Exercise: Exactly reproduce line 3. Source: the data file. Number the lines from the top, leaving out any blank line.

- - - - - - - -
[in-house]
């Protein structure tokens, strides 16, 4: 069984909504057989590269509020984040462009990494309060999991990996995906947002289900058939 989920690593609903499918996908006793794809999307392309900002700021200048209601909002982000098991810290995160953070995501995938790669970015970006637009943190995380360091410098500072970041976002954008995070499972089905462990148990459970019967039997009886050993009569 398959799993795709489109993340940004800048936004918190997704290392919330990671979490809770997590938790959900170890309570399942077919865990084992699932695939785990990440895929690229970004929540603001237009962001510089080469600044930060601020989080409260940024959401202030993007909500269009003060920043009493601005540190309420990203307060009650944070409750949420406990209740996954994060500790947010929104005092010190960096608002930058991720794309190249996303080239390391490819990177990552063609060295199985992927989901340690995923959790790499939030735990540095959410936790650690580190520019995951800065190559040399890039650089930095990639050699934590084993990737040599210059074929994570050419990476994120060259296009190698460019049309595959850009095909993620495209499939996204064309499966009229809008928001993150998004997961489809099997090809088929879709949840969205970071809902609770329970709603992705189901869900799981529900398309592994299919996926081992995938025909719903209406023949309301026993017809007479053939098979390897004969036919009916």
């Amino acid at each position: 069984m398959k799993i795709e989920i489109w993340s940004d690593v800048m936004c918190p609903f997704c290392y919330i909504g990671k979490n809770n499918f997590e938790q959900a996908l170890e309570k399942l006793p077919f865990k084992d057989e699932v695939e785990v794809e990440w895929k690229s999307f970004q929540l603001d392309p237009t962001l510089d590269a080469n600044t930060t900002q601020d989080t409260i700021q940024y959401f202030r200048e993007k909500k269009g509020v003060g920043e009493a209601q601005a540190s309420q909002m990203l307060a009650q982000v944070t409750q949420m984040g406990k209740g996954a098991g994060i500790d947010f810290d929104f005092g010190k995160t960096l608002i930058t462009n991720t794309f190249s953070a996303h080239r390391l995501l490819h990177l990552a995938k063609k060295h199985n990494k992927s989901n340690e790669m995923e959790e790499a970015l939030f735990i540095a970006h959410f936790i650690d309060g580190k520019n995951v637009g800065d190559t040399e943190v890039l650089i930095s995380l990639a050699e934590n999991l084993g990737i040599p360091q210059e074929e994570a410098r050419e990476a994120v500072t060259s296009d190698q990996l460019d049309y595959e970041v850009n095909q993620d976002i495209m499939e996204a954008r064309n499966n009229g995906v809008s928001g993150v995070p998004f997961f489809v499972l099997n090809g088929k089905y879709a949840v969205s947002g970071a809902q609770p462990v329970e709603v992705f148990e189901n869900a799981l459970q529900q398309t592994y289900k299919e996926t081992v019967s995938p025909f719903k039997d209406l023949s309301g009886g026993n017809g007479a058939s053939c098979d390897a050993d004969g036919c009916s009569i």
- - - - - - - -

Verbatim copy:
């Amino acid at each position: 069984m398959k799993i795709e989920i489109w993340s940004d690593v800048m936004c918190p609903f997704c290392y919330i909504g990671k979490n809770n499918f997590e938790q959900a996908l170890e309570k399942l006793p077919f865990k084992d057989e699932v695939e785990v794809e990440w895929k690229s999307f970004q929540l603001d392309p237009t962001l510089d590269a080469n600044t930060t900002q601020d989080t409260i700021q940024y959401f202030r200048e993007k909500k269009g509020v003060g920043e009493a209601q601005a540190s309420q909002m990203l307060a009650q982000v944070t409750q949420m984040g406990k209740g996954a098991g994060i500790d947010f810290d929104f005092g010190k995160t960096l608002i930058t462009n991720t794309f190249s953070a996303h080239r390391l995501l490819h990177l990552a995938k063609k060295h199985n990494k992927s989901n340690e790669m995923e959790e790499a970015l939030f735990i540095a970006h959410f936790i650690d309060g580190k520019n995951v637009g800065d190559t040399e943190v890039l650089i930095s995380l990639a050699e934590n999991l084993g990737i040599p360091q210059e074929e994570a410098r050419e990476a994120v500072t060259s296009d190698q990996l460019d049309y595959e970041v850009n095909q993620d976002i495209m499939e996204a954008r064309n499966n009229g995906v809008s928001g993150v995070p998004f997961f489809v499972l099997n090809g088929k089905y879709a949840v969205s947002g970071a809902q609770p462990v329970e709603v992705f148990e189901n869900a799981l459970q529900q398309t592994y289900k299919e996926t081992v019967s995938p025909f719903k039997d209406l023949s309301g009886g026993n017809g007479a058939s053939c098979d390897a050993d004969g036919c009916s009569i």